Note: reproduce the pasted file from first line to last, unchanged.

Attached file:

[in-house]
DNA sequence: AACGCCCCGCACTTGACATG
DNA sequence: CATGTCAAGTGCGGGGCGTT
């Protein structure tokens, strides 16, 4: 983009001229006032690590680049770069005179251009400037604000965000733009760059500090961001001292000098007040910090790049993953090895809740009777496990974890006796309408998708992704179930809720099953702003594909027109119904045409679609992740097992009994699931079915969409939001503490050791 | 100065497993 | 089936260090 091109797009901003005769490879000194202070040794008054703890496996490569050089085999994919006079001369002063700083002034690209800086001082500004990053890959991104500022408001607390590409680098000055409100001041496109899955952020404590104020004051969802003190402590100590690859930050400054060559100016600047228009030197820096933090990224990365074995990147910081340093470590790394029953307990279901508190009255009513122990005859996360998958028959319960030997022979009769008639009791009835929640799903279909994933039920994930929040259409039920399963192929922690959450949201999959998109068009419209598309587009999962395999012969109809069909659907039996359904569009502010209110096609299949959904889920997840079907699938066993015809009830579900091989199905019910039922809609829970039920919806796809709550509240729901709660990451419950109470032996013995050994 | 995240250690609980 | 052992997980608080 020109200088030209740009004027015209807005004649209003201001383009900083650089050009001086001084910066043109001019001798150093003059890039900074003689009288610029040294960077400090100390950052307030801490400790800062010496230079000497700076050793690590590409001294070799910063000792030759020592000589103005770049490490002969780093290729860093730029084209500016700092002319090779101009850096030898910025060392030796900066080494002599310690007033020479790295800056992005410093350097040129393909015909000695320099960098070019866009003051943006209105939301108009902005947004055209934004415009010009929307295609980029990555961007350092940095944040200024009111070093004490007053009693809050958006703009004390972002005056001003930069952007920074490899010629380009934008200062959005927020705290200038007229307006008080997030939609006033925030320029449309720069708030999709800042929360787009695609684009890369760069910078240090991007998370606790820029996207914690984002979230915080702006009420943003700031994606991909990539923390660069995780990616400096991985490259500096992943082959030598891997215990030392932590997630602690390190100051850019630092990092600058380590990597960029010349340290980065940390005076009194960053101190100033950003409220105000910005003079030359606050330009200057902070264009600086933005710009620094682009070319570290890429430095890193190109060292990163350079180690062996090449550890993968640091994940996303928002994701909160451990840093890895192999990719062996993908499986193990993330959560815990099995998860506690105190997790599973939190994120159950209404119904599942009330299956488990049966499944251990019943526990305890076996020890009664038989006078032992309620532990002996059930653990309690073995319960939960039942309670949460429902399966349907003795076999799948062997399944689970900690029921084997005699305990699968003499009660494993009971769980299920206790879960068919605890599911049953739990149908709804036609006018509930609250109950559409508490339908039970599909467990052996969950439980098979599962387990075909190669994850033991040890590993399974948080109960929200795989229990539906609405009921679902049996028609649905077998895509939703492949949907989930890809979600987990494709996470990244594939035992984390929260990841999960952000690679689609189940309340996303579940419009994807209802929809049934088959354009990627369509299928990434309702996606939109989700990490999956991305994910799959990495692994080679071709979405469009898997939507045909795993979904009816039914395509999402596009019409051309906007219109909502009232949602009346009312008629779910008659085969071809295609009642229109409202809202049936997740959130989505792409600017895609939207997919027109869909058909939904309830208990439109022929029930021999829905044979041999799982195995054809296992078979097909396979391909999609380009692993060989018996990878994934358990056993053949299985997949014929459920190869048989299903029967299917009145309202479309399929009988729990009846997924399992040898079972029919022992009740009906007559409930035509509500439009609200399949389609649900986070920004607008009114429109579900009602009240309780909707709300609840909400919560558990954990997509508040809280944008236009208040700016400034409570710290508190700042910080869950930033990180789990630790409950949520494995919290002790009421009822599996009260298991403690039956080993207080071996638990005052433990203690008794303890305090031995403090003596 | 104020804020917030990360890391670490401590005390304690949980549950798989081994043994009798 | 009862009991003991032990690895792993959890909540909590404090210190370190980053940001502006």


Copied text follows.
[in-house]
DNA sequence: AACGCCCCGCACTTGACATG
DNA sequence: CATGTCAAGTGCGGGGCGTT
């Protein structure tokens, strides 16, 4: 983009001229006032690590680049770069005179251009400037604000965000733009760059500090961001001292000098007040910090790049993953090895809740009777496990974890006796309408998708992704179930809720099953702003594909027109119904045409679609992740097992009994699931079915969409939001503490050791 | 100065497993 | 089936260090 091109797009901003005769490879000194202070040794008054703890496996490569050089085999994919006079001369002063700083002034690209800086001082500004990053890959991104500022408001607390590409680098000055409100001041496109899955952020404590104020004051969802003190402590100590690859930050400054060559100016600047228009030197820096933090990224990365074995990147910081340093470590790394029953307990279901508190009255009513122990005859996360998958028959319960030997022979009769008639009791009835929640799903279909994933039920994930929040259409039920399963192929922690959450949201999959998109068009419209598309587009999962395999012969109809069909659907039996359904569009502010209110096609299949959904889920997840079907699938066993015809009830579900091989199905019910039922809609829970039920919806796809709550509240729901709660990451419950109470032996013995050994 | 995240250690609980 | 052992997980608080 020109200088030209740009004027015209807005004649209003201001383009900083650089050009001086001084910066043109001019001798150093003059890039900074003689009288610029040294960077400090100390950052307030801490400790800062010496230079000497700076050793690590590409001294070799910063000792030759020592000589103005770049490490002969780093290729860093730029084209500016700092002319090779101009850096030898910025060392030796900066080494002599310690007033020479790295800056992005410093350097040129393909015909000695320099960098070019866009003051943006209105939301108009902005947004055209934004415009010009929307295609980029990555961007350092940095944040200024009111070093004490007053009693809050958006703009004390972002005056001003930069952007920074490899010629380009934008200062959005927020705290200038007229307006008080997030939609006033925030320029449309720069708030999709800042929360787009695609684009890369760069910078240090991007998370606790820029996207914690984002979230915080702006009420943003700031994606991909990539923390660069995780990616400096991985490259500096992943082959030598891997215990030392932590997630602690390190100051850019630092990092600058380590990597960029010349340290980065940390005076009194960053101190100033950003409220105000910005003079030359606050330009200057902070264009600086933005710009620094682009070319570290890429430095890193190109060292990163350079180690062996090449550890993968640091994940996303928002994701909160451990840093890895192999990719062996993908499986193990993330959560815990099995998860506690105190997790599973939190994120159950209404119904599942009330299956488990049966499944251990019943526990305890076996020890009664038989006078032992309620532990002996059930653990309690073995319960939960039942309670949460429902399966349907003795076999799948062997399944689970900690029921084997005699305990699968003499009660494993009971769980299920206790879960068919605890599911049953739990149908709804036609006018509930609250109950559409508490339908039970599909467990052996969950439980098979599962387990075909190669994850033991040890590993399974948080109960929200795989229990539906609405009921679902049996028609649905077998895509939703492949949907989930890809979600987990494709996470990244594939035992984390929260990841999960952000690679689609189940309340996303579940419009994807209802929809049934088959354009990627369509299928990434309702996606939109989700990490999956991305994910799959990495692994080679071709979405469009898997939507045909795993979904009816039914395509999402596009019409051309906007219109909502009232949602009346009312008629779910008659085969071809295609009642229109409202809202049936997740959130989505792409600017895609939207997919027109869909058909939904309830208990439109022929029930021999829905044979041999799982195995054809296992078979097909396979391909999609380009692993060989018996990878994934358990056993053949299985997949014929459920190869048989299903029967299917009145309202479309399929009988729990009846997924399992040898079972029919022992009740009906007559409930035509509500439009609200399949389609649900986070920004607008009114429109579900009602009240309780909707709300609840909400919560558990954990997509508040809280944008236009208040700016400034409570710290508190700042910080869950930033990180789990630790409950949520494995919290002790009421009822599996009260298991403690039956080993207080071996638990005052433990203690008794303890305090031995403090003596 | 104020804020917030990360890391670490401590005390304690949980549950798989081994043994009798 | 009862009991003991032990690895792993959890909540909590404090210190370190980053940001502006």